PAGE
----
If you drive about 240 miles east of Memphis, you will arrive in Wilson County. A Tennessee Highway Patrol trooper who lives there was recently booked into the county jail on a charge of aggravated domestic assault.
According to the arrest warrant, the officer has been placed on paid leave pending the outcome of the case.
A news report stated that the officer’s wife told responding police that her husband had repeatedly struck her in the head with a weapon known as a slapjack (a leather-covered device also known as a sap or blackjack). She said the beating had happened “in front of her young child,” a TV station reported.
She also reportedly told the officers that she had come home and found her husband intoxicated. She said that when she tried to take a bottle of vodka away from him, she was attacked. Investigators noted in their report that she had bumps on her head and scratches and cuts on her neck, ear and head as well.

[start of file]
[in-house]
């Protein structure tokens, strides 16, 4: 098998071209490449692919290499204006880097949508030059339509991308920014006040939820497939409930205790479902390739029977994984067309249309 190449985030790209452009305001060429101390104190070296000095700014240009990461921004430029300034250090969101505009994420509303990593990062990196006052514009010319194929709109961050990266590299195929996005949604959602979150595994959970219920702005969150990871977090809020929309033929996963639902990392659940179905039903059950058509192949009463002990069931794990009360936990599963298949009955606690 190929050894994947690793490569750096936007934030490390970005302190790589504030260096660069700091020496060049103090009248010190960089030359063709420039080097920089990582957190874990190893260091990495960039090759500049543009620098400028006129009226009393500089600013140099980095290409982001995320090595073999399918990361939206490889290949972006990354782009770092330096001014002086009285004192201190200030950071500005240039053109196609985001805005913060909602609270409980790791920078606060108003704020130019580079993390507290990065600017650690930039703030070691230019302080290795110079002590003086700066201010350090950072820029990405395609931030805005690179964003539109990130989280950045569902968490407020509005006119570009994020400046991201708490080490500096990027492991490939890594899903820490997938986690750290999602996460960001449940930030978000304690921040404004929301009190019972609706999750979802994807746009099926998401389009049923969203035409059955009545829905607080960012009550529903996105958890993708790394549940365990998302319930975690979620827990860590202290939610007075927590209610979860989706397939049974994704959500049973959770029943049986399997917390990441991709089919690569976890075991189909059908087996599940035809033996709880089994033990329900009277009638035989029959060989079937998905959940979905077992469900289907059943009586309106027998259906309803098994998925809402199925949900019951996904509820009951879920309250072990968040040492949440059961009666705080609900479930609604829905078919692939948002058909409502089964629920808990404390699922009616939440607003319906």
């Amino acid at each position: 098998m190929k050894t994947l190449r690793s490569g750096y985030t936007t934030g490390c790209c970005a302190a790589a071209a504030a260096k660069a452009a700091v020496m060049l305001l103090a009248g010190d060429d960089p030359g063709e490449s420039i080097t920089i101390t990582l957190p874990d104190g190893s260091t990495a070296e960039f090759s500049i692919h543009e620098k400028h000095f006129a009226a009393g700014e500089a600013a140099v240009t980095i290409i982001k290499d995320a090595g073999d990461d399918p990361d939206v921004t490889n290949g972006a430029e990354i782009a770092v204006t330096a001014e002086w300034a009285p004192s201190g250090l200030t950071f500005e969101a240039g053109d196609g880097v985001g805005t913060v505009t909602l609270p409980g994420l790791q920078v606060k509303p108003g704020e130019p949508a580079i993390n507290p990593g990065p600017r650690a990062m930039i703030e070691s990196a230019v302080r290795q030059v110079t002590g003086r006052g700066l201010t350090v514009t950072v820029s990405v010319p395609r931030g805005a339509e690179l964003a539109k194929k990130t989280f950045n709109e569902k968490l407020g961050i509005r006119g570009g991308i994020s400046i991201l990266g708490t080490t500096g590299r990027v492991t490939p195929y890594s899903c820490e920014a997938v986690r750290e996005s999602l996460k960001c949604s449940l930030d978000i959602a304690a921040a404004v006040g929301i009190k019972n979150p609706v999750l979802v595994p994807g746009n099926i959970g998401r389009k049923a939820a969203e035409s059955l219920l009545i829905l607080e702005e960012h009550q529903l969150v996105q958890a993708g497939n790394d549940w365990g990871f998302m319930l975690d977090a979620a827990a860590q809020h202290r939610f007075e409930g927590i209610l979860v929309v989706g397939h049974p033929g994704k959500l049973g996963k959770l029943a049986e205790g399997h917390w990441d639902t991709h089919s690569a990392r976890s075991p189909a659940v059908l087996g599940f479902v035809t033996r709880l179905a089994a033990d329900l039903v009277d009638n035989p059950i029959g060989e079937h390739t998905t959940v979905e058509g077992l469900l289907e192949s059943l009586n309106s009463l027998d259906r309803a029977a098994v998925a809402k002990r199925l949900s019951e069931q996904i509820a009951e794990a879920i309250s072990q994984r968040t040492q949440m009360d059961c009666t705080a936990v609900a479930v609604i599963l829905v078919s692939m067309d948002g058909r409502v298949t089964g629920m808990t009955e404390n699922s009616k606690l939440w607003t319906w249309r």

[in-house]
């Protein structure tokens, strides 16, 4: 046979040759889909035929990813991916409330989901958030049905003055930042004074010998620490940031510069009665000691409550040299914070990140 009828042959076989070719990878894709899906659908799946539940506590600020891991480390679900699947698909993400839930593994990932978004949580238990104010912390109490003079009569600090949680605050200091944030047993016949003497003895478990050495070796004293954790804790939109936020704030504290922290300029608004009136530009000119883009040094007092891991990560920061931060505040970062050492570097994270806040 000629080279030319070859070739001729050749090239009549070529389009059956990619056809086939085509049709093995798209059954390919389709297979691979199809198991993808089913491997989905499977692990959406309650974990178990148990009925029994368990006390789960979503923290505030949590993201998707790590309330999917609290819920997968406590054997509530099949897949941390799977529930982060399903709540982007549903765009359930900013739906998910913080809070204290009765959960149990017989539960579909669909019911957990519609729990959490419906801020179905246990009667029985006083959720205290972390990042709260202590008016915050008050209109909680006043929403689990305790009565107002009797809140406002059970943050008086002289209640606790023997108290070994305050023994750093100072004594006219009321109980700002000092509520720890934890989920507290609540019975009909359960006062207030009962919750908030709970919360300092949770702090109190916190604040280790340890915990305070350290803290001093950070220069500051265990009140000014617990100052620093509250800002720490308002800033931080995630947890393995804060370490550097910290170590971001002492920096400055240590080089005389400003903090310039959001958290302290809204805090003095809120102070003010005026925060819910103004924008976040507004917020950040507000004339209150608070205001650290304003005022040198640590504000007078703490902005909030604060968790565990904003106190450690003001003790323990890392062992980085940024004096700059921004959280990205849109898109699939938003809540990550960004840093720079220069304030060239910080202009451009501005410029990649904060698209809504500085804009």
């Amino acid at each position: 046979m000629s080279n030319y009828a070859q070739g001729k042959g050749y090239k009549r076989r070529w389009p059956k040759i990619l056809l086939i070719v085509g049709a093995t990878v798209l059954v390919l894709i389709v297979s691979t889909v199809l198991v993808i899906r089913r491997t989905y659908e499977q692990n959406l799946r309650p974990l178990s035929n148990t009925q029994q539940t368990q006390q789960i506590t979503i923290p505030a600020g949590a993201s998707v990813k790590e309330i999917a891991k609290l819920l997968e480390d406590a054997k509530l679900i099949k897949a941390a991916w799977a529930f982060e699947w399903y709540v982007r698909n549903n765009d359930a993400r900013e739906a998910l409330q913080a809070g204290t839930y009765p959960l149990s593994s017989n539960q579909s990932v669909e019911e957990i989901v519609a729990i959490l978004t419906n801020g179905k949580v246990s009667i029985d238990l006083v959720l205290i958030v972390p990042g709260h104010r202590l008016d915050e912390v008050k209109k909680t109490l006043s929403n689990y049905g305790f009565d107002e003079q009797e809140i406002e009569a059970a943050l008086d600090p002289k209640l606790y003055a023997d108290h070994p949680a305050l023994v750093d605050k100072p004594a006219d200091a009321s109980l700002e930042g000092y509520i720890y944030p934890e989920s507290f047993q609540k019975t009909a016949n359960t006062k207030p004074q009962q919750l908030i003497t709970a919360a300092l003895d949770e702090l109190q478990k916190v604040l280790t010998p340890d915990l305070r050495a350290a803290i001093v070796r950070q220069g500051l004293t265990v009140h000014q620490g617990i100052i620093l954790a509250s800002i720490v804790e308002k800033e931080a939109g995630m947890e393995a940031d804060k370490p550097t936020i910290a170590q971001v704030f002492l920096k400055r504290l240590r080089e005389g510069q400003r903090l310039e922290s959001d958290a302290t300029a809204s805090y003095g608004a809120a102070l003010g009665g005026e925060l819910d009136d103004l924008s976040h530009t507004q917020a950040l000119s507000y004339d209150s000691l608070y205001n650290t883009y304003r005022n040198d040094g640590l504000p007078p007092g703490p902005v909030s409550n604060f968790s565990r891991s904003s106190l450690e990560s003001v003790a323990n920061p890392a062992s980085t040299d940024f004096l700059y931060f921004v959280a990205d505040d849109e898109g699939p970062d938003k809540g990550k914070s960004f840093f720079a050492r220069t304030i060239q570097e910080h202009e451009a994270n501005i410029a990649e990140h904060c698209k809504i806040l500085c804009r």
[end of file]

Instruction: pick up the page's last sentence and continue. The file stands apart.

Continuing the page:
Tennessee law stipulates that if someone in a domestic dispute intends to cause injury and does so, he or she is guilty of assault. If that person intends to cause a serious injury and does so, he or she is guilty of aggravated assault.
If the trooper were to be found guilty of the charge, the finding would end his police career because one of the punishments states that the offender permanently loses his or her right to carry a firearm.
A domestic assault charge can be a Class A or Class B misdemeanor, with punishments ranging from a maximum of one year in jail (Class A) to a max of up to six months behind bars (Class B). An aggravated assault conviction could result in a sentence of between two years and 15 years in prison and a fine of up to $10,000.